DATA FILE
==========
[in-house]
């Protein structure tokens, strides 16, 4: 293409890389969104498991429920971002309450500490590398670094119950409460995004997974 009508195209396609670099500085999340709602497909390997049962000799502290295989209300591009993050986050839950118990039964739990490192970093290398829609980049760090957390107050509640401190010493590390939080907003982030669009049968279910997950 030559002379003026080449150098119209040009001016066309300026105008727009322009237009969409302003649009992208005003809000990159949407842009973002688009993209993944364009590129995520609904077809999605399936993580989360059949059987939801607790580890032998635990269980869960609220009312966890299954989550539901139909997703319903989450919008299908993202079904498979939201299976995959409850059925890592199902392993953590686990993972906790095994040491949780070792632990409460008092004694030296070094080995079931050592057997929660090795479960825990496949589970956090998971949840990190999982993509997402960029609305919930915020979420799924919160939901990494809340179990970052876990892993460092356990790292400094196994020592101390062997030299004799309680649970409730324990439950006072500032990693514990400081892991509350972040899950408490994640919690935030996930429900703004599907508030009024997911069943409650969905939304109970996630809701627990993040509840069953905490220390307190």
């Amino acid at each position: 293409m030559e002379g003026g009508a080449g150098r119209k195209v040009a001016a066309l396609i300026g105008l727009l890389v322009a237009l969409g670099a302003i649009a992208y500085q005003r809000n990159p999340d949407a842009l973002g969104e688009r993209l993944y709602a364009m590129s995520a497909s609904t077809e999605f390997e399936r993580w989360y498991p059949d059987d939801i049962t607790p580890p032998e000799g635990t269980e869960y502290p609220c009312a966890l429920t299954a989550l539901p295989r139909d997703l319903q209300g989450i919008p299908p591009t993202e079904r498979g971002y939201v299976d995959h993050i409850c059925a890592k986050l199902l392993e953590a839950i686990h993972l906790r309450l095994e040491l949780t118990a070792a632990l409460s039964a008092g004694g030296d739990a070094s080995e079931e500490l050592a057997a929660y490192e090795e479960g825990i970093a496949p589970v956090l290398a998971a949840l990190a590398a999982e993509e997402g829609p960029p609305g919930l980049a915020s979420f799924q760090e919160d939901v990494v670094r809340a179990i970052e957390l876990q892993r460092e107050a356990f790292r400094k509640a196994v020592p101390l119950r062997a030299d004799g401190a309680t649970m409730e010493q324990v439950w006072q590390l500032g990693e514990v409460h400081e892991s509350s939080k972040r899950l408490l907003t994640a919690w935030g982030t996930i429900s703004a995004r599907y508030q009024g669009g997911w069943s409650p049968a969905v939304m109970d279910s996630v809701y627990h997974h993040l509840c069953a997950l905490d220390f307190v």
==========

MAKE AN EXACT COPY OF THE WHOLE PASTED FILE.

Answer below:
[in-house]
């Protein structure tokens, strides 16, 4: 293409890389969104498991429920971002309450500490590398670094119950409460995004997974 009508195209396609670099500085999340709602497909390997049962000799502290295989209300591009993050986050839950118990039964739990490192970093290398829609980049760090957390107050509640401190010493590390939080907003982030669009049968279910997950 030559002379003026080449150098119209040009001016066309300026105008727009322009237009969409302003649009992208005003809000990159949407842009973002688009993209993944364009590129995520609904077809999605399936993580989360059949059987939801607790580890032998635990269980869960609220009312966890299954989550539901139909997703319903989450919008299908993202079904498979939201299976995959409850059925890592199902392993953590686990993972906790095994040491949780070792632990409460008092004694030296070094080995079931050592057997929660090795479960825990496949589970956090998971949840990190999982993509997402960029609305919930915020979420799924919160939901990494809340179990970052876990892993460092356990790292400094196994020592101390062997030299004799309680649970409730324990439950006072500032990693514990400081892991509350972040899950408490994640919690935030996930429900703004599907508030009024997911069943409650969905939304109970996630809701627990993040509840069953905490220390307190």
């Amino acid at each position: 293409m030559e002379g003026g009508a080449g150098r119209k195209v040009a001016a066309l396609i300026g105008l727009l890389v322009a237009l969409g670099a302003i649009a992208y500085q005003r809000n990159p999340d949407a842009l973002g969104e688009r993209l993944y709602a364009m590129s995520a497909s609904t077809e999605f390997e399936r993580w989360y498991p059949d059987d939801i049962t607790p580890p032998e000799g635990t269980e869960y502290p609220c009312a966890l429920t299954a989550l539901p295989r139909d997703l319903q209300g989450i919008p299908p591009t993202e079904r498979g971002y939201v299976d995959h993050i409850c059925a890592k986050l199902l392993e953590a839950i686990h993972l906790r309450l095994e040491l949780t118990a070792a632990l409460s039964a008092g004694g030296d739990a070094s080995e079931e500490l050592a057997a929660y490192e090795e479960g825990i970093a496949p589970v956090l290398a998971a949840l990190a590398a999982e993509e997402g829609p960029p609305g919930l980049a915020s979420f799924q760090e919160d939901v990494v670094r809340a179990i970052e957390l876990q892993r460092e107050a356990f790292r400094k509640a196994v020592p101390l119950r062997a030299d004799g401190a309680t649970m409730e010493q324990v439950w006072q590390l500032g990693e514990v409460h400081e892991s509350s939080k972040r899950l408490l907003t994640a919690w935030g982030t996930i429900s703004a995004r599907y508030q009024g669009g997911w069943s409650p049968a969905v939304m109970d279910s996630v809701y627990h997974h993040l509840c069953a997950l905490d220390f307190v």